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2014 California Rules of Court

Rule 5.661. Representation of the child on appeal

(a) Definition

For purposes of this rule, "guardian ad litem" means a person designated as the child's Child Abuse Prevention and Treatment Act (CAPTA) guardian ad litem as defined in rule 5.662.

(b) Child as appellant

A notice of appeal on behalf of the child must be filed by the child's trial counsel, guardian ad litem, or the child if the child is seeking appellate relief from the trial court's judgment or order.

(c) Recommendation from child's trial counsel or guardian ad litem

(1)In any juvenile dependency proceeding in which a party other than the child files a notice of appeal, if the child's trial counsel or guardian ad litem concludes that, for purposes of the appeal, the child's best interests cannot be protected without the appointment of separate counsel on appeal, the child's trial counsel or guardian ad litem must file a recommendation in the Court of Appeal requesting appointment of separate counsel.

(2)A child's trial counsel or guardian ad litem who recommends appointment of appellate counsel for a child who is not an appellant must follow the procedures outlined in (d)-(g).

(d) Time for trial counsel or guardian ad litem to file the recommendation with the Court of Appeal

A recommendation from the child's trial counsel or guardian ad litem may be filed at any time after a notice of appeal has been filed, but absent good cause, must be filed in the Court of Appeal no later than 20 calendar days after the filing of the last appellant's opening brief.

(e) Service of recommendation

Child's trial counsel or guardian ad litem must serve a copy of the recommendation filed in the Court of Appeal on the district appellate project.

(f) Factors to be considered

The following are factors to be considered by a child's trial counsel or guardian ad litem in making a recommendation to the Court of Appeal:

(1)An actual or potential conflict exists between the interests of the child and the interests of any respondent;

(2)The child did not have an attorney serving as his or her guardian ad litem in the trial court;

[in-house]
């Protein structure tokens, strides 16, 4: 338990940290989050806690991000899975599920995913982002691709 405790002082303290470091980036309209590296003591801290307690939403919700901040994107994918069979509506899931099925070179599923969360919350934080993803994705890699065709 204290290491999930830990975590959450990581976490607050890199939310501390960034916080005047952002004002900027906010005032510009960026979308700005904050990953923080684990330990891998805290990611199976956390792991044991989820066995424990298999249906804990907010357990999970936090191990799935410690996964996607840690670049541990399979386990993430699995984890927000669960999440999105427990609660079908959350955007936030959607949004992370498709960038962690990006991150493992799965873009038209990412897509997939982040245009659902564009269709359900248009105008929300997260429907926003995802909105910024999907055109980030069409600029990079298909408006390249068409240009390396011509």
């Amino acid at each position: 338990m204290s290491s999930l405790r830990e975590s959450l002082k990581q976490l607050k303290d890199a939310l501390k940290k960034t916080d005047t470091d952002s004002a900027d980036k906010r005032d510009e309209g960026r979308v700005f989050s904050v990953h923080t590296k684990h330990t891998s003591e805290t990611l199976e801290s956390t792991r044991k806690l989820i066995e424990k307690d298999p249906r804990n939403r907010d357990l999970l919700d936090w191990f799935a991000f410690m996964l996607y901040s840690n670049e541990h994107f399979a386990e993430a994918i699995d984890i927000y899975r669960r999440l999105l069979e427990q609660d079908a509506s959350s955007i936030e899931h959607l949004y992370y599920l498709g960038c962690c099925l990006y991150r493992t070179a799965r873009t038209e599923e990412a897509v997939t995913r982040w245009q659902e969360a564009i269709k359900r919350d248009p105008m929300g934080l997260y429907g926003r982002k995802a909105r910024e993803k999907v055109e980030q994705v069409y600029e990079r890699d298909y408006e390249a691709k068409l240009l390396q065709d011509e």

(3)The child is of a sufficient age or development such that he or she is able to understand the nature of the proceedings; and

(A)The child expresses a desire to participate in the appeal; or

(B)The child's wishes differ from his or her trial counsel's position;

(4)The child took a legal position in the trial court adverse to that of one of his or her siblings, and an issue has been raised in an appellant's opening brief regarding the siblings' adverse positions;

(5)The appeal involves a legal issue regarding a determination of parentage, the child's inheritance rights, educational rights, privileges identified in division 8 of the Evidence Code, consent to treatment, or tribal membership;

(6)Postjudgment evidence completely undermines the legal underpinnings of the juvenile court's judgment under review, and all parties recognize this and express a willingness to stipulate to reversal of the juvenile court's judgment;

(7)The child's trial counsel or guardian ad litem, after reviewing the appellate briefs, believes that the legal arguments contained in the respondents' briefs do not adequately represent or protect the best interests of the child; and

(8)The existence of any other factors relevant to the child's best interests.

(g) Form of recommendation

The child's trial counsel, the guardian ad litem, or the child may use Recommendation for Appointment of Appellate Attorney for Child (form JV-810). Any recommendation for an appellate attorney for the child must state a factual basis for the recommendation, include the information provided on form JV-810, and be signed under penalty of perjury.

Rule 5.661 adopted effective July 1, 2007.

Advisory Committee Comment

Generally, separate counsel for a nonappealing child will not be appointed for the purpose of introducing postjudgment evidence. See California Code Civ. Proc., § 909; In re Zeth S. (2003) 31 Cal.4th 396; In re Josiah Z. (2005) 36 Cal.4th 664. For further discussion, see In re Mary C. (1995) 41 Cal.App.4th 71.

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